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A modern guide to self-help

Think self-help isn’t for you? Think again: there’s a life manual for everyone

05.01.2021

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In the midst of a pandemic, we could all do with a little helping hand. If you’re not the kind to go in for endless self-improvement, however, you might be a tad sceptical of self-help. Try to put your raised eyebrow to one side, however, and give the following books a chance. From the new to the time-honoured, our pick of the best self help guides offers up something for everyone. Give it a try and who knows? You might just find yourself with a fresh perspective.

The Astrology Fix: A Modern Guide To Cosmic Self Care: For the modern mystic 

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A one-stop-shop for anyone who believes in the greater power of the universe, The Astrology Fix: A Modern Guide To Cosmic Self Care by Theresa Cheung is part self help tool, part contemporary spiritual guide. Cheung will talk you through tuning into your ‘astrological personality’ then suggest over 50 fixes to transform your life: take your pick from an Aries ritual for motivation to a full moon empowerment charm, a Gemini laughter incantation, a Leo confidence pose, a colour fix or a healing heartbreak bath. For those who think the answers to problems lie outside the logical, this is the ultimate guide to the galaxy, with a powerful index of cosmic cures.

Everything Is Figureoutable: For the one who’s always busy

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We all know one person who Just. Won’t. Stop. The ideal read for them comes in the form of The New York Times bestseller, Everything Is Figureoutable by Maria Forleo. Praised by big-hitters like Oprah Winfrey and Cheryl Strayed, it works on the principle that creative, ambitious people sometimes run into problems, but they can pretty much all be solved by accepting that everything has an answer. A guide to thinking more positively and breaking any task down into manageable steps, this covers everything from dealing with imposter syndrome to cracking progress, rather than perfection. Upbeat, bouncy and thoroughly motivational.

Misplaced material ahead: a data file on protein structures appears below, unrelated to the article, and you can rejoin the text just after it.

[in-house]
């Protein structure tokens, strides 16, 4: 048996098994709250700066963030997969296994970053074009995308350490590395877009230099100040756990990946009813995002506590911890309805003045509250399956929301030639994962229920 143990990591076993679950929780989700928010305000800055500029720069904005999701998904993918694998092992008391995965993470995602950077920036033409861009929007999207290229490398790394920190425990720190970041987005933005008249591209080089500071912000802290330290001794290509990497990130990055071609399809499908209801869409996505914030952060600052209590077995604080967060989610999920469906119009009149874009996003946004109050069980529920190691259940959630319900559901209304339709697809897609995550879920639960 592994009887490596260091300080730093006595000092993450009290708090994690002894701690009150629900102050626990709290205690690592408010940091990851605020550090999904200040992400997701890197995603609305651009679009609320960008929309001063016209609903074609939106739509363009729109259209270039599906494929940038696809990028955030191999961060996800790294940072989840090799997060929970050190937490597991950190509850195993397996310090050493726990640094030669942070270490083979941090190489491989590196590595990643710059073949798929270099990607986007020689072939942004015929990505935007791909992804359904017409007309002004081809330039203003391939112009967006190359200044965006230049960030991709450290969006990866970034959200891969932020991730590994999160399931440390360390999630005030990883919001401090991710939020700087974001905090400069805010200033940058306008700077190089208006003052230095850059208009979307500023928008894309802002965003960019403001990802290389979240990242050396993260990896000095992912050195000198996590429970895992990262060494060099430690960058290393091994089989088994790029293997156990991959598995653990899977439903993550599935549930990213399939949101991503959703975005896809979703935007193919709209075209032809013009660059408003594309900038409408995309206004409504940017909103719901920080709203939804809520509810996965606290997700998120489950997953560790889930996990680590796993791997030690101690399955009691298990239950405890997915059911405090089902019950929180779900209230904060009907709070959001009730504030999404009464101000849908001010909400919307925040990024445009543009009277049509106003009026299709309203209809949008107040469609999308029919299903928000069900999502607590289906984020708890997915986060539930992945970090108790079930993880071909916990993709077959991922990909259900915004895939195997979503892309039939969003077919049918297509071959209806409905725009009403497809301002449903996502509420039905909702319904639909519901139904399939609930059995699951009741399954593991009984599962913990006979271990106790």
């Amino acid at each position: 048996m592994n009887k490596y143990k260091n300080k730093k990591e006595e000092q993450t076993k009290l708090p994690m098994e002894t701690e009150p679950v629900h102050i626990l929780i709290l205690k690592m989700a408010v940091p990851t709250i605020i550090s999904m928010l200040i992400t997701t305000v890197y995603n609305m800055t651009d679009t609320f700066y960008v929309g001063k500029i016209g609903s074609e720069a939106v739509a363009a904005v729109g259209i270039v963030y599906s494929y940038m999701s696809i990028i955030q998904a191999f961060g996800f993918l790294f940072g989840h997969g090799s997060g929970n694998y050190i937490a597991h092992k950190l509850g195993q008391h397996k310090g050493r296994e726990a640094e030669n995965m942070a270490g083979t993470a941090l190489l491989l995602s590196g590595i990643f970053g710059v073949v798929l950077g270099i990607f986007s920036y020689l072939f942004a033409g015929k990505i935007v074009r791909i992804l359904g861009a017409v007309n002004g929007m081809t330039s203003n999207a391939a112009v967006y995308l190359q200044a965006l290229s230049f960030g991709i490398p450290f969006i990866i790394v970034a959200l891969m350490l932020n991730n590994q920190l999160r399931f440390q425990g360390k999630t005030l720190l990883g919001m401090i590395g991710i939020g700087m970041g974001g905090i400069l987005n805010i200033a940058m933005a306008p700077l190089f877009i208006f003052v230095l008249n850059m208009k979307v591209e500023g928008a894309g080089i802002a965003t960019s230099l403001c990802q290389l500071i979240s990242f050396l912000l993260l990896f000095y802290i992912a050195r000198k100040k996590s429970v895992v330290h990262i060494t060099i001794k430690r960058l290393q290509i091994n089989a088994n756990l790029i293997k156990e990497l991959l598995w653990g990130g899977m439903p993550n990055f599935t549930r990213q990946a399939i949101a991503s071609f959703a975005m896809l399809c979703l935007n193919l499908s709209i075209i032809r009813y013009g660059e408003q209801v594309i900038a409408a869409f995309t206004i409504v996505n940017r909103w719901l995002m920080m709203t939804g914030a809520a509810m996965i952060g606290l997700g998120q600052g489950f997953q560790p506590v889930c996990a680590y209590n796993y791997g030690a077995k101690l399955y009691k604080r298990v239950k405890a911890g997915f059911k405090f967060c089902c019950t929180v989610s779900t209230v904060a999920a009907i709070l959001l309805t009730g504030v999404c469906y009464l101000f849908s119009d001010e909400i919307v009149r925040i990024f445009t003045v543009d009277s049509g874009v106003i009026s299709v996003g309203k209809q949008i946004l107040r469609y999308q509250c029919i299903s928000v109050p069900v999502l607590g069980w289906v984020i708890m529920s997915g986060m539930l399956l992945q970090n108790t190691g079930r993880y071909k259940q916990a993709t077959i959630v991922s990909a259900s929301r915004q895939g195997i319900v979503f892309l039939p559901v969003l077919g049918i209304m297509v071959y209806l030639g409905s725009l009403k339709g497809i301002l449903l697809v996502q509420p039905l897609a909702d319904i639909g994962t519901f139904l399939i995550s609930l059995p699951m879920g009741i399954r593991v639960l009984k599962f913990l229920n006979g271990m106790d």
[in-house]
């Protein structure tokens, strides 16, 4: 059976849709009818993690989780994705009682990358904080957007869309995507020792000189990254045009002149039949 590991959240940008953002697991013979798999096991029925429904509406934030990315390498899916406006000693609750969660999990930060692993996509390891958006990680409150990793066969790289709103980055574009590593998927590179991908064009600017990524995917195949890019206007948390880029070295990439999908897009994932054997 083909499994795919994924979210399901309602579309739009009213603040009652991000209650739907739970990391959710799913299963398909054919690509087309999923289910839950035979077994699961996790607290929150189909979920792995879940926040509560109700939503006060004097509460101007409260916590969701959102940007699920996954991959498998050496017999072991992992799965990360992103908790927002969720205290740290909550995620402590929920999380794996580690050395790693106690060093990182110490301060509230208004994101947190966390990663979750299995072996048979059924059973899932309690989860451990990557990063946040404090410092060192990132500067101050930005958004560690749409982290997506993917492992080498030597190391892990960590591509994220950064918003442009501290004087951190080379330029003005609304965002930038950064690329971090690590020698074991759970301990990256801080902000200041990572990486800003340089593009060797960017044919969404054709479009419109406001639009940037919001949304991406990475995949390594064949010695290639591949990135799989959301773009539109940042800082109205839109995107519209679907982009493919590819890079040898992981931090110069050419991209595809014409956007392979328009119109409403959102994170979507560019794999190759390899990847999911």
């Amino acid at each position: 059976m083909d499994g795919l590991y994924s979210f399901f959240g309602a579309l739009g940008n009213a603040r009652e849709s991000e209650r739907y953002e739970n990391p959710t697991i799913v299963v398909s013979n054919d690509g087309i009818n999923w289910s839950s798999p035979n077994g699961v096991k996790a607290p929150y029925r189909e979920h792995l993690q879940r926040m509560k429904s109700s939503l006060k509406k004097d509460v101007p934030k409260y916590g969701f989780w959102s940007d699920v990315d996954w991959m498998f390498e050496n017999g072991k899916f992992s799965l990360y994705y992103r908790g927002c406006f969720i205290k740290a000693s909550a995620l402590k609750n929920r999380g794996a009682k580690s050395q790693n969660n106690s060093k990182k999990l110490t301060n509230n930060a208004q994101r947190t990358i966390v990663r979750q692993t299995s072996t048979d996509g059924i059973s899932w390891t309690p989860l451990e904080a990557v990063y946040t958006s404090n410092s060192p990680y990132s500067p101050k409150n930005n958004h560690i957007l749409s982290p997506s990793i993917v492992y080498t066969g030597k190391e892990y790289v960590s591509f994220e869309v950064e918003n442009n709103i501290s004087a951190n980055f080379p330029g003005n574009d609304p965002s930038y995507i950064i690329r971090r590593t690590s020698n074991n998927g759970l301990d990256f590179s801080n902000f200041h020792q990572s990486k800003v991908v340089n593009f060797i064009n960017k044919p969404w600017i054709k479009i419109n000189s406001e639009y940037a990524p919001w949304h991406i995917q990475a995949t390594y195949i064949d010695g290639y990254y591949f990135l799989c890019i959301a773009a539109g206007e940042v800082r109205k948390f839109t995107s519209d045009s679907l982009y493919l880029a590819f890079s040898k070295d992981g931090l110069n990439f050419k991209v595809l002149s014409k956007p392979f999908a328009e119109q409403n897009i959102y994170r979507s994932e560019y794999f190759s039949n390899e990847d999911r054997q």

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The 7 Habits of Highly Effective People: For the one changing career

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Sometimes the oldies are the goodies. Stephen R. Covey’s phenomenally successful tome, The 7 Habits of Highly Effective People, has been revised and updated for its 30th anniversary this year. A book credited with changing the lives of presidents and CEOs, teachers and parents, it distils the recipe for success into seven (relatively) easy principles for problem-solving. Give this one to your friend who needs a motivational boost – highly efficient, easily explained and proved to actually work, this barnstormer has also been recommended by Arianna Huffington. Do you need any more persuasion?

The Energy Equation: From The Naked Ape To The Knackered Ape: For the burnt-out one

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After a year like 2020, it’s safe to say this is pretty much all of us. If you’re struggling to find any get-up-and-go and actually just feel drained and exhausted, give upcoming release The Energy Equation: From The Naked Ape To The Knackered Ape a try. Written by NHS and independent practitioner Dr Sarah Myhill, along with editor and former patient Craig Robinson, it centres on Myhill’s studies of people with chronic fatigue syndrome and ME. A simple and readable account of the fundamentals of staying well, it’s a clever and useful guide to keeping your energy levels topped up. A January essential, we think you’ll agree.

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The Poetry Pharmacy: For the one who hates self-help

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If you’ve read through this whole list and can’t see yourself… well, anywhere, perhaps you’ll appreciate something a little more alternative. The time-honoured and ever-wonderful Poetry Pharmacy, collated by William Sieghart and full of the words of Siegfried Sassoon, Derek Walcott and Maya Angelou, is a classic for a reason. A specific poem is prescribed for every ailment, from Glumness to Defeatism to Unrequited Love, offering comfort and a space for reflection. There’s even one for News Overload – particularly helpful in these troubled times. A truly solace-giving book, it’s an essential for the shelves of poetry lovers (and self help haters).

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